top of page


We are so excited to provide you with a virtual wellness platform from the YMCA, available anytime from anywhere: Y Wellness 24/7. Y Wellness 24/7 provides live and on-demand group exercise classes from 50 YMCAs representing Connecticut, Massachusetts, Michigan, New Jersey, New York, Ohio, Pennsylvania, Virginia, and Wisconsin. The platform also includes access to 1000s of on-demand classes from instructors nationwide including classes in training, mindfulness, nutrition, stress management, and more.

Please click the link below to request your login.

Click Here - BurnAlong  

Please be sure to choose Muskegon YMCA as your location in order to get the membership at no cost. If you have any questions, you can always call

Kelli at 855-278-6836.

Classes Listed Below

media ymca classes.png

When in doubt, check it out

 By Mayo Clinic Staff

Regular exercise can help you control your weight, reduce your risk of heart disease, and strengthen your bones and muscles. But if it's been awhile since you've exercised and you have health issues or concerns, it's a good idea to talk to your doctor before starting a new exercise routine.

When to check with your doctor

Although moderate physical activity such as brisk walking is safe for most people, health experts suggest that you talk to your doctor before you start an exercise program if any of the following apply:

  • You have heart disease.

  • You have type 1 or type 2 diabetes.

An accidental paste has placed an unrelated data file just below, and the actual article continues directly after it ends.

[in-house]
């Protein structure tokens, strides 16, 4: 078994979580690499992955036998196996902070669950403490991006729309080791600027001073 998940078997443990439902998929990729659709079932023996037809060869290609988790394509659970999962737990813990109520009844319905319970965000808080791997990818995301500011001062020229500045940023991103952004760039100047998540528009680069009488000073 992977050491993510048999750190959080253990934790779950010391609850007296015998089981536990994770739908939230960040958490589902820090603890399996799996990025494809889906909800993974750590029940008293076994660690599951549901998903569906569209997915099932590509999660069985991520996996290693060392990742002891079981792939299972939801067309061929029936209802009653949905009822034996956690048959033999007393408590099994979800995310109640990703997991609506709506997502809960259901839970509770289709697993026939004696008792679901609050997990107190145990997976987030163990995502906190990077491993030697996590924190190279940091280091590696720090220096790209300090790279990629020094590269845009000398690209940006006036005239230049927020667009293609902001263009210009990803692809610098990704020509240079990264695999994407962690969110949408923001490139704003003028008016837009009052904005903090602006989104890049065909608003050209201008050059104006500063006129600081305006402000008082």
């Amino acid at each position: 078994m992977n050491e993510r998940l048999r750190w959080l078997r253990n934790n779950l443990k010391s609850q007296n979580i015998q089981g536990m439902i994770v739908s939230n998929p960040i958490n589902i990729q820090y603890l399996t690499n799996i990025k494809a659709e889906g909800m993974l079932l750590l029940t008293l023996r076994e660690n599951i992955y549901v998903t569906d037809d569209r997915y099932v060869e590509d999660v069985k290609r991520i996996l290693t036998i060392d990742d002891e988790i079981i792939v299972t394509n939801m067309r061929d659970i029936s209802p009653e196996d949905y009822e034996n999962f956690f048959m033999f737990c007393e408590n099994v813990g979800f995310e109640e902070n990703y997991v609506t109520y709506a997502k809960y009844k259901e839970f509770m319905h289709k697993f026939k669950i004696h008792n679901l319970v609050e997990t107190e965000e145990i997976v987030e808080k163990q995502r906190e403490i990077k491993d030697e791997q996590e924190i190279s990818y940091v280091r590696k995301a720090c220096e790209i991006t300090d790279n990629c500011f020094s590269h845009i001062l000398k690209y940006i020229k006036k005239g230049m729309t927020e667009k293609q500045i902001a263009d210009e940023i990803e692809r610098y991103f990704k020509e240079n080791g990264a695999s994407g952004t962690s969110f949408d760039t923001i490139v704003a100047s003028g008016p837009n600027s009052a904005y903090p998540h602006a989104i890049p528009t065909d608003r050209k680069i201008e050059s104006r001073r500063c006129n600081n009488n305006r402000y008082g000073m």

• You have kidney disease.

  • You have arthritis.

  • You're being treated for cancer, or you've recently completed cancer treatment.

  • You have high blood pressure.

If you haven't exercised regularly in a while, you may generally start exercising at a light to moderate level without seeing your doctor and gradually increase your activity.

You may also check with your doctor if you have symptoms that may be related to heart, lung or other serious disease such as:

  • Pain or discomfort in your chest, neck, jaw or arms at rest or during physical activity

  • Dizziness, lightheadedness, or fainting with exercise or exertion

  • Shortness of breath with mild exertion, at rest, or when lying down or going to bed

  • Ankle swelling, especially at night

  • A rapid or pronounced heartbeat

  • A heart murmur that your doctor has previously diagnosed

  • Lower leg pain when you walk, which goes away with rest

Finally, the American College of Sports Medicine recommends that you see your doctor before engaging in moderate or vigorous exercise if:

  • You have heart disease, kidney disease, or type 1 or 2 diabetes, but no symptoms, and you don't normally exercise

  • You have any symptoms of heart disease, kidney disease, or type 1 or 2 diabetes


bottom of page